After researching how gratefulness can improve our physical, spiritual and mental health — and make us happier in the process — Servite Sister Barbara Kennedy began to keep a gratitude journal. Each day she writes down three words or phrases that indicate specific things, people or events for which she’s grateful. “I try never to repeat myself,” she said. “If it’s a bad day and everything seems to have gone wrong, I can still find much to be grateful for, such as toothpaste or laundry soap.”

Sister Barbara, executive director of the Northwest Catholic Counseling Center in Northeast Portland, said the exercise shows how much we take for granted. “With a little reflection we can be amazed at the millions of gifts we experience each day.”

Keeping a gratitude journal isn’t like taking a pill: Results can take a while, but, she said, the effort will pay off.

In professional publications, researchers have produced more than 100 papers on depression for each one on happiness, but there is a growing body of evidence that we can affect how happy we are. As the French philosopher Albert Camus famously said, “In the midst of winter, I found there was, within me, an invincible summer. And that makes me happy.”

Over the past three decades or so, researchers have found surprises regarding happiness, including the fact that, on average, people with disabilities, including quadriplegics, describe themselves as happier than the general public.

They have, perhaps, been forced to recognize that invincible summer as most of us have not.

Studies involving twins have shown that a large part of our individual happiness level is predicated by genetics, but the second most important factor comes from our own behavior and intent. People who practice kindness report becoming happier, as do those who practice gratitude, which seems to have a more immediate effect.

“Research has determined a profound connection between gratitude and all areas of health,” said Sister Barbara.

Physically, grateful people experience fewer aches and pains, less stress, and they’re more likely to exercise and get regular check-ups.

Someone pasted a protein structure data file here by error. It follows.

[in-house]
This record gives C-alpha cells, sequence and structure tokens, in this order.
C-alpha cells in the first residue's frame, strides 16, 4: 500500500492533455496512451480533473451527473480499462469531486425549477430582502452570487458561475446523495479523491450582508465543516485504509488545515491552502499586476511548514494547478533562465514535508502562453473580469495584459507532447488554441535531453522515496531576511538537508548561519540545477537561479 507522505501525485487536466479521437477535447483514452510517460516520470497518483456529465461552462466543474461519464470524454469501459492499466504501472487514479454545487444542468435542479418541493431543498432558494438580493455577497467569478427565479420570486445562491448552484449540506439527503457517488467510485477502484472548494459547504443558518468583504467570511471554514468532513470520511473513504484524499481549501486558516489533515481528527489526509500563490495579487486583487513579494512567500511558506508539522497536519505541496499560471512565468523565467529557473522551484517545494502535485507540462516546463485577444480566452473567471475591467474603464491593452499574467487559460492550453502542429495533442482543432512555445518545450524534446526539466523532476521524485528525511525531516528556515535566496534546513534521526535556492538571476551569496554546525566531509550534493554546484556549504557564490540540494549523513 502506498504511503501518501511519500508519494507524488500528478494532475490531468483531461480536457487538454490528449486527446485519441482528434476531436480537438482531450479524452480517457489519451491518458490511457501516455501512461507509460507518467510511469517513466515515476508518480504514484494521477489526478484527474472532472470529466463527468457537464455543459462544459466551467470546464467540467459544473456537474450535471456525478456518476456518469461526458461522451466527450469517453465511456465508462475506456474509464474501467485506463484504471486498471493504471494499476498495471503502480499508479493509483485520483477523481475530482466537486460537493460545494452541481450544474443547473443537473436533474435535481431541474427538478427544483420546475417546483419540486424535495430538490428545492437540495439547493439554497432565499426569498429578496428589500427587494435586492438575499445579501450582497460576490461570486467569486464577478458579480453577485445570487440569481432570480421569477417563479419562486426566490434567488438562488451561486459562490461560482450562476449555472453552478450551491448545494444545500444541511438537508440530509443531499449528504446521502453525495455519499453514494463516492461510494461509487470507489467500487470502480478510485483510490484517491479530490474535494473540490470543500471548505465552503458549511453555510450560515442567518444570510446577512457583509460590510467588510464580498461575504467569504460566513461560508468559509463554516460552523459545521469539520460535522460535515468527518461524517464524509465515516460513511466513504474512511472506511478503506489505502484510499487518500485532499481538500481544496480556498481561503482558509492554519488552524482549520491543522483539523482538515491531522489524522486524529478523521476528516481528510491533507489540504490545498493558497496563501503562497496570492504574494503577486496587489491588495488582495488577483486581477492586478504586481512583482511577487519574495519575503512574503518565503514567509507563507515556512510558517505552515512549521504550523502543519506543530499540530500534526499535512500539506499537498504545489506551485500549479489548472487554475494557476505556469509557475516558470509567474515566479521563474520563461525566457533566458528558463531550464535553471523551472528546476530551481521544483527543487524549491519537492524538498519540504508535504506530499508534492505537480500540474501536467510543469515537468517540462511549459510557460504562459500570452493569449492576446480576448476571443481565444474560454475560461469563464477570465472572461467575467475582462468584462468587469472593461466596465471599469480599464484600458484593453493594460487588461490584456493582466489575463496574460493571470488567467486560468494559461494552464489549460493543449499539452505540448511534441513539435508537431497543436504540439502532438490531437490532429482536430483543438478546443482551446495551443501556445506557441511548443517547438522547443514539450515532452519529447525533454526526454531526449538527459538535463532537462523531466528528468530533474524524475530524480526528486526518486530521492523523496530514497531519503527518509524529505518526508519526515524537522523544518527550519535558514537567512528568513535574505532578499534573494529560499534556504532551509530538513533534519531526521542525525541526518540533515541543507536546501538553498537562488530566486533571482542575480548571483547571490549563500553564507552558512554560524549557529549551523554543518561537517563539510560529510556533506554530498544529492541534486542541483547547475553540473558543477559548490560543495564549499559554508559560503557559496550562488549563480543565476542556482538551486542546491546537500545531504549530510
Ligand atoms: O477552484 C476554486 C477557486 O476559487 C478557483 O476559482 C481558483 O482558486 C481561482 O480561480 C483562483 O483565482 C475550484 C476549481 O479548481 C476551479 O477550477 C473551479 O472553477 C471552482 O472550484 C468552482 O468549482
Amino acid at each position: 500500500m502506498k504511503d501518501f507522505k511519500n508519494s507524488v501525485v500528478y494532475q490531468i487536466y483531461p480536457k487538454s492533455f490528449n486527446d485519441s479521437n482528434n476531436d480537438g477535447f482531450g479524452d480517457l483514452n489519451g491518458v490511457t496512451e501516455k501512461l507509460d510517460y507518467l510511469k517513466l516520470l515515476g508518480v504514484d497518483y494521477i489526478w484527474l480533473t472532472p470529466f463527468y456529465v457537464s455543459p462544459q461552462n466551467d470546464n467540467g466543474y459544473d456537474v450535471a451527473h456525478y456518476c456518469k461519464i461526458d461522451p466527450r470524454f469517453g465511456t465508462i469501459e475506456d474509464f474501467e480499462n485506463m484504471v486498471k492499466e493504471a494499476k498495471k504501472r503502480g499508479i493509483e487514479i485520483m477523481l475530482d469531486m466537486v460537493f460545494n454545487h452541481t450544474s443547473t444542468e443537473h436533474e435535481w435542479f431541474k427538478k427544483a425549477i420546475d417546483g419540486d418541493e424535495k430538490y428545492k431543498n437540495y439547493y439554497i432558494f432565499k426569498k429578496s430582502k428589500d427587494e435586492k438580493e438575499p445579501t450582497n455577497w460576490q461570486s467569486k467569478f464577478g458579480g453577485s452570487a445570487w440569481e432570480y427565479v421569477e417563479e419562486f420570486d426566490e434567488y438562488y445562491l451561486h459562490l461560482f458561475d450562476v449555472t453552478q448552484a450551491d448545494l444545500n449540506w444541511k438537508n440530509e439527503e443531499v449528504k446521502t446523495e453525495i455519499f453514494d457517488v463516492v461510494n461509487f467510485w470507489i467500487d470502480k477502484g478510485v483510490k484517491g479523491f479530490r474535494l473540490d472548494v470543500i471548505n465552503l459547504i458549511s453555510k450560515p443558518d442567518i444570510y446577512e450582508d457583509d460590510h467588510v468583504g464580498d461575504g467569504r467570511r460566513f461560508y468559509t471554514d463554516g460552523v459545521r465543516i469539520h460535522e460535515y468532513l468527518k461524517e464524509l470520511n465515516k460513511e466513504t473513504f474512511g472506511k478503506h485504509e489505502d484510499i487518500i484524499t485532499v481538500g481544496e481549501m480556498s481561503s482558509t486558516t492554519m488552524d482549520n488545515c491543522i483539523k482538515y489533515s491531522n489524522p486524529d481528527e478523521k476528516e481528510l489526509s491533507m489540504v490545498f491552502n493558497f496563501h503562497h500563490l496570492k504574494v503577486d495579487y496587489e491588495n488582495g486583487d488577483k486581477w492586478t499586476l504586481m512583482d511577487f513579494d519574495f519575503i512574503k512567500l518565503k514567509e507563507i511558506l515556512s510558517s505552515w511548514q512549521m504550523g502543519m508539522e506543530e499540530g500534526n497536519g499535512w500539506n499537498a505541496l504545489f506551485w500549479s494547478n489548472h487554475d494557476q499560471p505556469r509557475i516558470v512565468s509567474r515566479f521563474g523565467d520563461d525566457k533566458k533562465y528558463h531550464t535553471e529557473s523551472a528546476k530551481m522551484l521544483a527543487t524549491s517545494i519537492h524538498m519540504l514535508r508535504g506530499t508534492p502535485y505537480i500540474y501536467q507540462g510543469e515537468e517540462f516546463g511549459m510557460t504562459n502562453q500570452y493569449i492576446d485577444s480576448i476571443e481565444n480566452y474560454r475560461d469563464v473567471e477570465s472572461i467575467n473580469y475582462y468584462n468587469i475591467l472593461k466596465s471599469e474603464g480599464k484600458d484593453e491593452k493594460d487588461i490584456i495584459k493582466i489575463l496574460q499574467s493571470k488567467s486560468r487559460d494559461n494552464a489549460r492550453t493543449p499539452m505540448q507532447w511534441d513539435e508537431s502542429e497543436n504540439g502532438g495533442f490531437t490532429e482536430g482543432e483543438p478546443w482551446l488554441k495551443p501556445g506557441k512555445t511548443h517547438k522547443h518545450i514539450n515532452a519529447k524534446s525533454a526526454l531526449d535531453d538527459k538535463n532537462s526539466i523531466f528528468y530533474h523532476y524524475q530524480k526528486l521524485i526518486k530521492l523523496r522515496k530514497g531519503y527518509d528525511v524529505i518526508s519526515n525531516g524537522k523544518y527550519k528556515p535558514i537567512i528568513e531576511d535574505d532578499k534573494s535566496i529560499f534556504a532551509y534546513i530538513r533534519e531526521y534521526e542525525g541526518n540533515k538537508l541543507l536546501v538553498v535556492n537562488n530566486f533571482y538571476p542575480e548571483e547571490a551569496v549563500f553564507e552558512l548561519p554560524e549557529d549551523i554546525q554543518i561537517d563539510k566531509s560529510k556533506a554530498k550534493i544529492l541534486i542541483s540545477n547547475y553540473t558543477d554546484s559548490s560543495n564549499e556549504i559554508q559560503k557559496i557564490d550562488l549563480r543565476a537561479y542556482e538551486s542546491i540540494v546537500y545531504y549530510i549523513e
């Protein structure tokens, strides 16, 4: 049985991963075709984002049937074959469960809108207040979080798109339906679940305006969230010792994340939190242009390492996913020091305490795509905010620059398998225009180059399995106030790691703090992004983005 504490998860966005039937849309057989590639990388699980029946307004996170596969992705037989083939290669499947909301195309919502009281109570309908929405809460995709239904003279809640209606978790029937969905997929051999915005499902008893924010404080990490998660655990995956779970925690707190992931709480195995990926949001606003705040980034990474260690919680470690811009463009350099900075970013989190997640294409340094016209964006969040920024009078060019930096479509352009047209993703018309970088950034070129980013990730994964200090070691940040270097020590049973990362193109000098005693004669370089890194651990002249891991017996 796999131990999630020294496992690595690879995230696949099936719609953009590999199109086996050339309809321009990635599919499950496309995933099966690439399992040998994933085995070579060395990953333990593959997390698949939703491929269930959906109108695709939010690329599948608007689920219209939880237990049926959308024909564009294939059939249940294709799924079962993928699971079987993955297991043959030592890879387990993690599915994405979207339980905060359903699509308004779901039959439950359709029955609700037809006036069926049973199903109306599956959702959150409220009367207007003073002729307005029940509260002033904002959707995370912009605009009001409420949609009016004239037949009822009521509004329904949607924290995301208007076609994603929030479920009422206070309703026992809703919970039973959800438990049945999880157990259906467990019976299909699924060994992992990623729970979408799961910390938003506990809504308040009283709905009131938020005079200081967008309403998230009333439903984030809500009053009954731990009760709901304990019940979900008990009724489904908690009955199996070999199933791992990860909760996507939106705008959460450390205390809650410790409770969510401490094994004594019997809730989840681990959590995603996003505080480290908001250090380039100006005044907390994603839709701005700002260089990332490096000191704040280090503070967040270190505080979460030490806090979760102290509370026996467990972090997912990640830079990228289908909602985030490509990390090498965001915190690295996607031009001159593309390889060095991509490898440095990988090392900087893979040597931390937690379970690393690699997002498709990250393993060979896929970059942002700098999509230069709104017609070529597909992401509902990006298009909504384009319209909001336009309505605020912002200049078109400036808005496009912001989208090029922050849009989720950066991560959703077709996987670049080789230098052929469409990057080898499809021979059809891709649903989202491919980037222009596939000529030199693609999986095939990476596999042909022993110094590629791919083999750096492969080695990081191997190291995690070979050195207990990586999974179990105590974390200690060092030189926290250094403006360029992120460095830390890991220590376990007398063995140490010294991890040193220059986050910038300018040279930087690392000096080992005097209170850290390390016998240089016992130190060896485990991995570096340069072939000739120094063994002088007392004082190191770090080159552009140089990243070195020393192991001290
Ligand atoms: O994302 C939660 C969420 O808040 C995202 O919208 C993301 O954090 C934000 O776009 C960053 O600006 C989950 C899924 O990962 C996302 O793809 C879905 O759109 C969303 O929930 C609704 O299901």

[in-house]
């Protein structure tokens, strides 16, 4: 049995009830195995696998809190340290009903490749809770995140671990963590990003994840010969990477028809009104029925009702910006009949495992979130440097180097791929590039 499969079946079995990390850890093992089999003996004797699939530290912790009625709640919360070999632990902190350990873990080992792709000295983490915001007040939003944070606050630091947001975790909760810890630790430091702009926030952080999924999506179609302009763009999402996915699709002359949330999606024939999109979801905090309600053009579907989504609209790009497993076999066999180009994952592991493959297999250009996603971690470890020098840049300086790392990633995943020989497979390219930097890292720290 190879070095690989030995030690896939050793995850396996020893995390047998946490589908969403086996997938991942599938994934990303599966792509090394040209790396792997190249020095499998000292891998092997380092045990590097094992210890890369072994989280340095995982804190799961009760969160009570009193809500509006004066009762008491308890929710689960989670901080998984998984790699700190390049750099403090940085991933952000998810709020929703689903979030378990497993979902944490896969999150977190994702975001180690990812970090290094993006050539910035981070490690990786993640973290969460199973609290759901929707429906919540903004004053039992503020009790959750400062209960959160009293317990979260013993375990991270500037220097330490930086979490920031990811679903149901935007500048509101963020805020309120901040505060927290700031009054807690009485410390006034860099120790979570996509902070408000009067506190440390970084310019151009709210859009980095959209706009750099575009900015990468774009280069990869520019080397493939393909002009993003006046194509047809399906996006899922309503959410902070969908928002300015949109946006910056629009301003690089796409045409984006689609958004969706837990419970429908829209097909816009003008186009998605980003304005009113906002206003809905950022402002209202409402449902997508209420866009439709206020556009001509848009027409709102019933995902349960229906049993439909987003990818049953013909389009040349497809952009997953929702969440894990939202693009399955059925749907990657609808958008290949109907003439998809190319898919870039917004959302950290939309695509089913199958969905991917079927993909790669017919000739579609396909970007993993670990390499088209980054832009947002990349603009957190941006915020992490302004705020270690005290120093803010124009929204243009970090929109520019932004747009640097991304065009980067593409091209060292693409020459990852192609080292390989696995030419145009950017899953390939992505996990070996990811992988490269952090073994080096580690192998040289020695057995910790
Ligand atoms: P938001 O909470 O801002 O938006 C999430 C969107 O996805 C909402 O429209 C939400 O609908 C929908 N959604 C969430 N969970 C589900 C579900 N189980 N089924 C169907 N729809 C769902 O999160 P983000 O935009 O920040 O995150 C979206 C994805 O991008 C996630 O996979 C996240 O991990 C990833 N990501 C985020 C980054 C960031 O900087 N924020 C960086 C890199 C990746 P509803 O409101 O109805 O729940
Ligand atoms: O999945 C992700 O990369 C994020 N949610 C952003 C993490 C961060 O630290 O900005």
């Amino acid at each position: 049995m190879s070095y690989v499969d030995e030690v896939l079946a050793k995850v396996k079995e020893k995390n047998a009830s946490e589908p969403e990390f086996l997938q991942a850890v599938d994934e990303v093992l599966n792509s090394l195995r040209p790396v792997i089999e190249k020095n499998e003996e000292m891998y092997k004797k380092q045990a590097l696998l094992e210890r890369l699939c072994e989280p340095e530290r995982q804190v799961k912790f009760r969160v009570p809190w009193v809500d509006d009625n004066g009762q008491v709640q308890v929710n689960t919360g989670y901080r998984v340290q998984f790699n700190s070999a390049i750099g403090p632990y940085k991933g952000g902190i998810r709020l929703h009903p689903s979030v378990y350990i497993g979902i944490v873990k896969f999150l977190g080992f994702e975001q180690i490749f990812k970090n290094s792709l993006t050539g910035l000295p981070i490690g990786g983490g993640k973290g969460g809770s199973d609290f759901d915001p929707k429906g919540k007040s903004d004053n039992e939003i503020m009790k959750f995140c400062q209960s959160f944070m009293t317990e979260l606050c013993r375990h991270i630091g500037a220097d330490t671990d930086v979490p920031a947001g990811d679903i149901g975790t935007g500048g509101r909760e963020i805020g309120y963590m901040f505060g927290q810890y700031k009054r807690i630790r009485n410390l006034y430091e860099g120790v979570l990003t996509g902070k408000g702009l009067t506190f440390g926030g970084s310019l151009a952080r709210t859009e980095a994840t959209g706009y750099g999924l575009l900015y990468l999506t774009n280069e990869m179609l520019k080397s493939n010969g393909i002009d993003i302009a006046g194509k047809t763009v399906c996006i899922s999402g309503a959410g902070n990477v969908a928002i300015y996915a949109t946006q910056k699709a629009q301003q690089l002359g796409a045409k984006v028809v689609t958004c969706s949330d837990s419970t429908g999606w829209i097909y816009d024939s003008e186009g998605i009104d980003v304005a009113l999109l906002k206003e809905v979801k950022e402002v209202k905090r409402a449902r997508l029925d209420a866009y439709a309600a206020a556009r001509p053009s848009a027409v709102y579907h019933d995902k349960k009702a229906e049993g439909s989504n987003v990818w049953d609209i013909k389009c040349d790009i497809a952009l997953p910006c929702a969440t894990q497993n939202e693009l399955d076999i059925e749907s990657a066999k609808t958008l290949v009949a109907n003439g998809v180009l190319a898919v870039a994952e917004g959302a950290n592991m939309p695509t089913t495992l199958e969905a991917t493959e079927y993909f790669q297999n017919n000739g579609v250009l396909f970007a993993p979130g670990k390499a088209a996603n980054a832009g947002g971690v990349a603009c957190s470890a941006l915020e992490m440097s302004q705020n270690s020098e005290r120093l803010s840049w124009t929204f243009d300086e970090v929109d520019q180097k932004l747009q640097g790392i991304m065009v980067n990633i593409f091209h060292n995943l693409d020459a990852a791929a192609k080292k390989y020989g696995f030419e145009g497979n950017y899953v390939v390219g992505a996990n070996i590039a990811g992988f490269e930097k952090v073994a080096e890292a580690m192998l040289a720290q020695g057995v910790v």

As for psychological health, she said gratitude reduces a multitude of negative, harmful emotions like envy, frustration and regret. It reduces depression and in addition, grateful people are more empathetic and less aggressive.

Gratitude reduces social comparisons so that people are able to appreciate others’ accomplishments without any loss of self-esteem.

The Providence Health and Services blog lists five benefits that studies have shown gratitude practice can deliver:

• More happiness

• More fulfilling relationships, including marriages

• Increased productivity at work

• Increased self-esteem and resilience to challenges

• Better physical health, including fewer doctor’s visits, lower blood pressure and decreased pain

One of Sister Barbara’s favorite resources is the website They send her a daily email on gratitude. The website and emails are based in large part on the work of Benedictine Brother David Steindl-Rast, a well-known writer on gratitude.

Benedictine Sister Dorothy Jean Beyer in Mount Angel also receives that email, which she reposts on her Facebook timeline, often receiving thanks for the messages.

Sister Dorothy Jean shared a video featuring Brother David with the St. Mary Parish prayer shawl ministry. Sister Dorothy Jean sees sharing gratitude as being similar to the prayer shawl ministry. “We make a difference in small ways,” she said. “When you’re grateful you want to share it with others. The prayer shawls are full of prayers for someone who needs comfort, and when I’m grateful and peaceful with another person, it also comforts and spreads the good news of Jesus.”

Sister Dorothy Jean also recommends keeping a gratitude journal. “Every night, take the time to think about your day and write down the things you’re grateful for,” she says. “Or if you don’t have the time for that, just write down one thing.”

There is tension between the self and selflessness in gratitude practice.

Several studies seem to show that motivation, effort and beliefs made a difference in whether study participants became happier as they practiced gratitude techniques. People who wanted to become happier, who put effort into the exercises and who believed the exercises would work gained the most.

That seems as though it could turn kindness and gratitude into a egocentric game of garnering more and more happiness — except for the “paradox of happiness.” That is, a community or individual will probably be less happy if they are only self-centeredly focused on pursuing happiness. Happiness is more likely to arise from “flow,” (focusing on a challenging project), from focusing on the happiness of others or on practicing gratitude — or all three.

Faith, the firm belief in God’s love for the world, also reorders priorities so that our own happiness isn’t foremost, ironically resulting in greater happiness.

“I think people who are spiritually oriented may be more grateful,” said Sister Barbara, who added that psychology has given us the empirical evidence to support many of the messages found in the Gospels.

“You can’t be grateful enough,” concluded Sister Dorothy Jean. “God has given us everything.”